The streets of Gaza provide a canvas for Banksy’s latest work which highlights the Palestinian struggle
Since first garnering mainstream attention, ‘guerrilla’ artist Banksy has become synonymous with the production of subversive and provocative images, often taking aim at the establishment, authority figures and popular culture. While he remains a figure of artistic rebellion for many, others describe his art as glorified vandalism. In recent years he has amassed an army of celebrity fans including Kate Moss and Angelina Jolie, with a number of his works selling at auction in excess of the hundred thousand pound mark. Despite his widespread popularity to date, Banksy has chosen to continue with his anonymity. There has been much speculation as to his true identity, which has further galvanised his status as a radical ‘spray can’ social commentator.
His recent work has seen him return to occupied Palestine, a site he first visited back in 2005, creating a series of works on the West Bank wall. These included an escapist fantasy of a tropical beach peering out from a painted crack in the wall. The canvas for his recent visit comes from the remnants and destruction left over from Israel’s Operation Protective Edge attack in 2014, which caused the destruction of 18,000 Palestinian homes and killed at least 2,000 civilians, almost a quarter of them children. He has created a number of graffiti works on the fragments of buildings and houses still standing – each a narrative of what has come to pass there. They include a kitten playing with a ball of barbed wire, and a group of children on swings attached to an Israeli watchtower. There is even an image that conjures memories of a Greek Goddess or perhaps Rodin’s ‘The Thinker’, now reduced to a weeping woman covering her face. She is both part of the devastated landscape and isolated in her grief. Banksy’s approach embodies the nature of this ongoing conflict and everyday life for the Palestinians: entrapped in a vast concrete prison, under constant surveillance, where children must make do playing among the rubble of the destroyed land. Despite the melancholic tone pervading these pieces there is an overwhelming sense of resilience in the positioning of the new artwork in the region. The children are watched over by these images as they continue to play on the ruins – the most natural form of resistance to their circumstances.
But why has the internationally recognised artist chosen to highlight the Palestinian struggle?
Banksy very often challenges oppression and articulates critical issues through his work. In 2006, his ‘Barely Legal’ exhibition in Los Angeles focused on the problem of world poverty; items on display included a poignant painted ‘elephant in the room’ to symbolise the scale of this neglected global issue. In 2008, he produced an image reading ‘One Nation Under CCTV’ highlighting London as one of the cities most under surveillance in the world. In the same year, an image of children pledging allegiance to a Tesco shopping bag in place of a national flag also appeared in London. The danger of consumerism and mass consumption, particularly in the western world, is an issue he has often returned to in his work. Having left his mark in a number of cities across the world including London and New York, it seems only fitting that an artist whose origins are in street art returns to a place where the external landscape overshadows those living there. The accompanying video posted on his website, a parody of tourist videos advertising exotic locations, opens with ‘Make this the year YOU discover a new destination’, and suggests he is keen to combat misconceptions.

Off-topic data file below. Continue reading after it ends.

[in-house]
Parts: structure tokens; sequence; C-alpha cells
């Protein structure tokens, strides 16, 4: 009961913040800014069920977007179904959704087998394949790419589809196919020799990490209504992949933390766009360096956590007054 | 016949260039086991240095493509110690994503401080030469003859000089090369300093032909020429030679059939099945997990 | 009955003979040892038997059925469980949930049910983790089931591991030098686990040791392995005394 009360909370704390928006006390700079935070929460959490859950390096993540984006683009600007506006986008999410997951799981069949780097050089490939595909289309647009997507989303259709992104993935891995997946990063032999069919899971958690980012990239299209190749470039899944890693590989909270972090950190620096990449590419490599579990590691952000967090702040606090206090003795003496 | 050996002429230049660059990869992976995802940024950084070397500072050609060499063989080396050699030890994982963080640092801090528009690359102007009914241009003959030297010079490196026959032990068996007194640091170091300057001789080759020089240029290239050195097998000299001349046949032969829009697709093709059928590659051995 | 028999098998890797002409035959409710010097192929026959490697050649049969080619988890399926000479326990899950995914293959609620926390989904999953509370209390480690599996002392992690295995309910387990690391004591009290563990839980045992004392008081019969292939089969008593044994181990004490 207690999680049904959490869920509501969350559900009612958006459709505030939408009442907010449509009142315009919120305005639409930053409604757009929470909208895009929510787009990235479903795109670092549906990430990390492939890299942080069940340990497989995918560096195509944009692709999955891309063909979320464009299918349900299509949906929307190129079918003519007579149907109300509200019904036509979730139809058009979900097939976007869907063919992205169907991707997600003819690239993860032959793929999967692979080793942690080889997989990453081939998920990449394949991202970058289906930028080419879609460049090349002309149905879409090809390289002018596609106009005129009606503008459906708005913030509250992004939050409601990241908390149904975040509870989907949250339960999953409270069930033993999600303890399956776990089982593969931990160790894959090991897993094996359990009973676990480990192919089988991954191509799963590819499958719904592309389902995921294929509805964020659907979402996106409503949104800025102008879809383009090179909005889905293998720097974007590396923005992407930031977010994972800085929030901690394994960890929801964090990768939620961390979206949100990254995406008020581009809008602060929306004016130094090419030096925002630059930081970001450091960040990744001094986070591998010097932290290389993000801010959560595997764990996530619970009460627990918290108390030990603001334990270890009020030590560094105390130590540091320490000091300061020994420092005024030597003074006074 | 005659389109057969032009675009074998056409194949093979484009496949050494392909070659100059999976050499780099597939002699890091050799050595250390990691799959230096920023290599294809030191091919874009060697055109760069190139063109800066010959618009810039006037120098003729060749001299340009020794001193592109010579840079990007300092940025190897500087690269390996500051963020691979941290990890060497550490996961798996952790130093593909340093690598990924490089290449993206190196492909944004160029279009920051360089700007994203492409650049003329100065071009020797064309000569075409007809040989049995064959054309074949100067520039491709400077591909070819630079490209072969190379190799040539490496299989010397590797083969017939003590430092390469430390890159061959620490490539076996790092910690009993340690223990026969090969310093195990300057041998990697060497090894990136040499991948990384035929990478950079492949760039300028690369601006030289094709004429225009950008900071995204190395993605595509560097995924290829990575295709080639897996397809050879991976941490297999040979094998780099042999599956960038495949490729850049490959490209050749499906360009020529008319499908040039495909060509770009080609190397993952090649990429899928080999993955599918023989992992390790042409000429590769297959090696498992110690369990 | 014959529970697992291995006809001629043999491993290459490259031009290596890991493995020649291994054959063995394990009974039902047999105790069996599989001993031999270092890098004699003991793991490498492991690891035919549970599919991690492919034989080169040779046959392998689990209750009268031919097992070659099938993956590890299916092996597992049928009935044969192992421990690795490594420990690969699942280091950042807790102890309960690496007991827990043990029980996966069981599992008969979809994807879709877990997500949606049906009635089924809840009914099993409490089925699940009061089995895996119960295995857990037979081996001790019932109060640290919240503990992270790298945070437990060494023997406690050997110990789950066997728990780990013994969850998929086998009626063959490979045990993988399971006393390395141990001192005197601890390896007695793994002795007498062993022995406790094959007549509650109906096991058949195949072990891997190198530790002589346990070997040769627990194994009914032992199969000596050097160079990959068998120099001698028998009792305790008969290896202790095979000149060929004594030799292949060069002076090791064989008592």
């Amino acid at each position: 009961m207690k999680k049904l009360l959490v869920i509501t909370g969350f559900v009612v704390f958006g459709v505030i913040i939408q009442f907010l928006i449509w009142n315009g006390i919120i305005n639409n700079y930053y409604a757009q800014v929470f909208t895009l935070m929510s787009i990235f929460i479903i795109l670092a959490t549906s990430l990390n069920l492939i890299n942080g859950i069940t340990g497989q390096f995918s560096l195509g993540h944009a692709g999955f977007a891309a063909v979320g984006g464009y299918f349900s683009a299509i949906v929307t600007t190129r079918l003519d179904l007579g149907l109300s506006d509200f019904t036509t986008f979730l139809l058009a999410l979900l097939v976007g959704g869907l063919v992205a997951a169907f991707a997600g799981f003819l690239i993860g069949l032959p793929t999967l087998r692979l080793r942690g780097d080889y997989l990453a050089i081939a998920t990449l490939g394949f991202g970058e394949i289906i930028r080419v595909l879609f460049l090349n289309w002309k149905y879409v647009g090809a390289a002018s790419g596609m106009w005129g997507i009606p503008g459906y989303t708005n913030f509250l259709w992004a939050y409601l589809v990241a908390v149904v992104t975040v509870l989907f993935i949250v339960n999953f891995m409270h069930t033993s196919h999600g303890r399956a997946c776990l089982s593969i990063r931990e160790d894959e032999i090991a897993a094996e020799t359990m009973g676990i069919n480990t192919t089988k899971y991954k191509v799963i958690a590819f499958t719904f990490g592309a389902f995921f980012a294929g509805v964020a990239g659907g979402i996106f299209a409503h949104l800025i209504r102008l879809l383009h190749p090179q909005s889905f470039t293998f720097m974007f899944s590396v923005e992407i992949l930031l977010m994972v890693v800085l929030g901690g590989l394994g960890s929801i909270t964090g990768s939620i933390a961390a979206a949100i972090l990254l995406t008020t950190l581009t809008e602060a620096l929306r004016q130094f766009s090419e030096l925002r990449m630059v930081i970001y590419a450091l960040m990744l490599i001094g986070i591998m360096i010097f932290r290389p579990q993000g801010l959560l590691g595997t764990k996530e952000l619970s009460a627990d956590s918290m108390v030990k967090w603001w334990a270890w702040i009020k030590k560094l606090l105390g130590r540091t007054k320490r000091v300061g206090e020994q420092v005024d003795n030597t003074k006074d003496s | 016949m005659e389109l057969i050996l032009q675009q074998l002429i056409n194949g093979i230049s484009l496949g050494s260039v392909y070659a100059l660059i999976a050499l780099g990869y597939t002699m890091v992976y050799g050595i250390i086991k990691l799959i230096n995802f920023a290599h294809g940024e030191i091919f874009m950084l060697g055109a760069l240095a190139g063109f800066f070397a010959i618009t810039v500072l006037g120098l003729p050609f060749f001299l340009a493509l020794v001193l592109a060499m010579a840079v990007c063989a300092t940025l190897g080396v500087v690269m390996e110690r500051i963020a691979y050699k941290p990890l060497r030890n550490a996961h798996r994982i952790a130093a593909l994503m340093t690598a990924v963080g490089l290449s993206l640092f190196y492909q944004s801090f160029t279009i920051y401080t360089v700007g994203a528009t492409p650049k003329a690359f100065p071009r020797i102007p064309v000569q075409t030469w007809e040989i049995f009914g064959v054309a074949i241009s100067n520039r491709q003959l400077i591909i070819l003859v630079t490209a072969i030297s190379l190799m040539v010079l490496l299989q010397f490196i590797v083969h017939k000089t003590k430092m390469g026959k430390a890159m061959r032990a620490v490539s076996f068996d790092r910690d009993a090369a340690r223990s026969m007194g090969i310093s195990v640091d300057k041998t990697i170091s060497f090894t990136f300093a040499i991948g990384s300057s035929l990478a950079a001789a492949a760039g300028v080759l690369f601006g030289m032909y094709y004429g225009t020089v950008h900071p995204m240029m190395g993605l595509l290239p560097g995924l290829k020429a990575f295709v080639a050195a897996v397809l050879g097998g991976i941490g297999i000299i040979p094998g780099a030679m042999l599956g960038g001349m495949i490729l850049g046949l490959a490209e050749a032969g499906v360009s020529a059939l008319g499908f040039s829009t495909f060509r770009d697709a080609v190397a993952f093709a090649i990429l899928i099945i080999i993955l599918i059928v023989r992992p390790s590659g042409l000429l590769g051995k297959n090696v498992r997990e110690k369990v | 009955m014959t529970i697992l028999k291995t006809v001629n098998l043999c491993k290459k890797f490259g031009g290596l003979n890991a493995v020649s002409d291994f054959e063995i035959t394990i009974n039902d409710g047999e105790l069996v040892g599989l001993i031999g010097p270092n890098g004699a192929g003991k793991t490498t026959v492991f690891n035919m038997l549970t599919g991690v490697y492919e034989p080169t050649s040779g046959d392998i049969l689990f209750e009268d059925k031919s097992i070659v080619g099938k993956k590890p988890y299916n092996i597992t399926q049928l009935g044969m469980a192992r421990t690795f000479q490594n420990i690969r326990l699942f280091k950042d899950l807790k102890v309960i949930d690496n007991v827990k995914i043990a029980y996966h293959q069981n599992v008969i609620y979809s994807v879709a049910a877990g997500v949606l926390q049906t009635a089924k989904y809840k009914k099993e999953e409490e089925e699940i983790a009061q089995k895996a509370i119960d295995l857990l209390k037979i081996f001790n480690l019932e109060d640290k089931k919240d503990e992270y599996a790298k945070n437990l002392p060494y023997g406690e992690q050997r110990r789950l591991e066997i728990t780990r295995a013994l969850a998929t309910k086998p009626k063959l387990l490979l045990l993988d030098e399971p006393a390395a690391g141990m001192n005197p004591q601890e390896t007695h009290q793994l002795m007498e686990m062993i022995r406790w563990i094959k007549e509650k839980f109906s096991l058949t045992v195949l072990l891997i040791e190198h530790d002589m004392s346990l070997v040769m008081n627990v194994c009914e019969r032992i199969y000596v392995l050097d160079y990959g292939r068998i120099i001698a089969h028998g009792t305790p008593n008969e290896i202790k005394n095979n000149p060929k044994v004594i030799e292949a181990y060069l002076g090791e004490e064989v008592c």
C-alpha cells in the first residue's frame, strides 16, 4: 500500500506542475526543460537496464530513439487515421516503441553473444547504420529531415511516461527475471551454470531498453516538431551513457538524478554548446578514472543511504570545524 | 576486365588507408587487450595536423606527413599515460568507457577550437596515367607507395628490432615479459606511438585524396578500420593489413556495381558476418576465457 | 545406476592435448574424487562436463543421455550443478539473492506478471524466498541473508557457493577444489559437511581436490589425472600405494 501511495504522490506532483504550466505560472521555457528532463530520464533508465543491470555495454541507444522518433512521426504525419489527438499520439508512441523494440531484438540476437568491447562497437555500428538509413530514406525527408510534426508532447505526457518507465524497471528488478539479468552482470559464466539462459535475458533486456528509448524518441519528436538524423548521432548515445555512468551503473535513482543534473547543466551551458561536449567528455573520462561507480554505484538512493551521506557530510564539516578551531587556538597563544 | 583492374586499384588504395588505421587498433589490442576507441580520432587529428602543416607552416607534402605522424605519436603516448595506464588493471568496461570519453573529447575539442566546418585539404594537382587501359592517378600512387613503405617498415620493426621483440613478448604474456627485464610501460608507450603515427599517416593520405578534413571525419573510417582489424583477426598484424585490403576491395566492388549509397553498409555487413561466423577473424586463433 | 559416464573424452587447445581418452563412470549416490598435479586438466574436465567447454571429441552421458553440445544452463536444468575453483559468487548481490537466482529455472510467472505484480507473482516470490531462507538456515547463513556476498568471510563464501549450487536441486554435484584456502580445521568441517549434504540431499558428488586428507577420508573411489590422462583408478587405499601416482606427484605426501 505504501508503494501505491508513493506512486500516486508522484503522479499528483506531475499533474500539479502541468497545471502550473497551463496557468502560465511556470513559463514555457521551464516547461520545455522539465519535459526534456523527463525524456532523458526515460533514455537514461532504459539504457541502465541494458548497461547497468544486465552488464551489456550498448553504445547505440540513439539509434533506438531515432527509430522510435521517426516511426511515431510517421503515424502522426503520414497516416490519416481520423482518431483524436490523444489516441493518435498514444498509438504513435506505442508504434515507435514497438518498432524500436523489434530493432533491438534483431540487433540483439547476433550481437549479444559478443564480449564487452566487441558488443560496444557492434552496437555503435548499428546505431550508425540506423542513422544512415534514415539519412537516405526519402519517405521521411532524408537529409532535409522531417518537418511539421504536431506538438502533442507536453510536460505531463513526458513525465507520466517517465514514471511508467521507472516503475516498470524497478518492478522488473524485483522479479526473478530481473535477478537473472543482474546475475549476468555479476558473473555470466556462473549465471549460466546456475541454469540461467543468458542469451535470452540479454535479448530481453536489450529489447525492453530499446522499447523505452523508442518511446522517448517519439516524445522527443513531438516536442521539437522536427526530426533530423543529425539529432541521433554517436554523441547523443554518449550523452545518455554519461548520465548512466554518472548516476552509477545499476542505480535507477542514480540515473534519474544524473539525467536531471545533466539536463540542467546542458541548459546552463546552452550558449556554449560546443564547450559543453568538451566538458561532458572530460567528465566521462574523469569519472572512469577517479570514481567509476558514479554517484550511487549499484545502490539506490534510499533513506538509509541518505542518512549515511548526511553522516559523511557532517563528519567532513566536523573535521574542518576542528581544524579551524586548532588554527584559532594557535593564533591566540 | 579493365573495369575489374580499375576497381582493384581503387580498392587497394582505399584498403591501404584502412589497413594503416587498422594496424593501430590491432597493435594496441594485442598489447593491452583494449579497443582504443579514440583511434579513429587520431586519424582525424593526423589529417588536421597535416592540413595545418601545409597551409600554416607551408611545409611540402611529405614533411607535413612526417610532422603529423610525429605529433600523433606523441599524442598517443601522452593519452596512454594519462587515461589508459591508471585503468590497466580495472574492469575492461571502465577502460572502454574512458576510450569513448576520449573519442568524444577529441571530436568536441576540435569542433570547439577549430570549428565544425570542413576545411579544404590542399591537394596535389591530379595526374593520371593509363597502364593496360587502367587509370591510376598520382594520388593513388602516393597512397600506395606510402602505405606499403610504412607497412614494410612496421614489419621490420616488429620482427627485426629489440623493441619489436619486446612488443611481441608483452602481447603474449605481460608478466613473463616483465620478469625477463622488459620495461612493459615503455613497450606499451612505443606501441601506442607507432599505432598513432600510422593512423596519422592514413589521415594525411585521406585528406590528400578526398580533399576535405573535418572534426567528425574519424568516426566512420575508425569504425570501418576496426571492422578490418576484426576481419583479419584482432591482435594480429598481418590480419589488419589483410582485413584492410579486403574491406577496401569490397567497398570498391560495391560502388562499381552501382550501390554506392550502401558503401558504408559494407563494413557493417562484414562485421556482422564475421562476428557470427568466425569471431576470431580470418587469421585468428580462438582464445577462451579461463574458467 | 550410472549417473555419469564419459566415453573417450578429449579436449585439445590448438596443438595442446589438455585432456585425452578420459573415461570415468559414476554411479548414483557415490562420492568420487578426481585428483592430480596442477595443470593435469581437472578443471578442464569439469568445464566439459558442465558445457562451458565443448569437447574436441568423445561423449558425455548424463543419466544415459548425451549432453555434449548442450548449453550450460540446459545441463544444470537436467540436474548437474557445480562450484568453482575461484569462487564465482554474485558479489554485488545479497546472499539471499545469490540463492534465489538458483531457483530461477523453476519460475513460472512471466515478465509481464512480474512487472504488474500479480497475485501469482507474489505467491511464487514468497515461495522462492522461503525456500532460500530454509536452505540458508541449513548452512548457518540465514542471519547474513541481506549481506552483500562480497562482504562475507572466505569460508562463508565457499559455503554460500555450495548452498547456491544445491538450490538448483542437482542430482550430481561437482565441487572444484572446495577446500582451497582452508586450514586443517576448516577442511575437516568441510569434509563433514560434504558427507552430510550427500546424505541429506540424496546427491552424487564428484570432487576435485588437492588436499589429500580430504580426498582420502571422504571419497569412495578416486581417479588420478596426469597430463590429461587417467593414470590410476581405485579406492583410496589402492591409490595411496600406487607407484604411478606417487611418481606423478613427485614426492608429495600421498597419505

Banksy’s visit to Gaza highlights the experience of ordinary people whose lives have been devastated by the ongoing conflict. They are the ones who have become nameless, faceless numbers briefly mentioned in news reports. By engaging with this conflict directly, Banksy not only reminds us of the ongoing problems and injustices within this territory, but also gives the Palestinian struggle a human face. The short clip ends with the words, ‘If we wash our hands of the conflict between the powerful and the powerless we side with the powerful – we don’t remain neutral’. Therefore to refuse acknowledgement of what is happening in Palestine is tacit compliance with those responsible for their suffering. Through social media platforms Banksy has brought this region, often neglected by mainstream media and the international community, to the attention of his global audience.
Image from: banksy.co.uk
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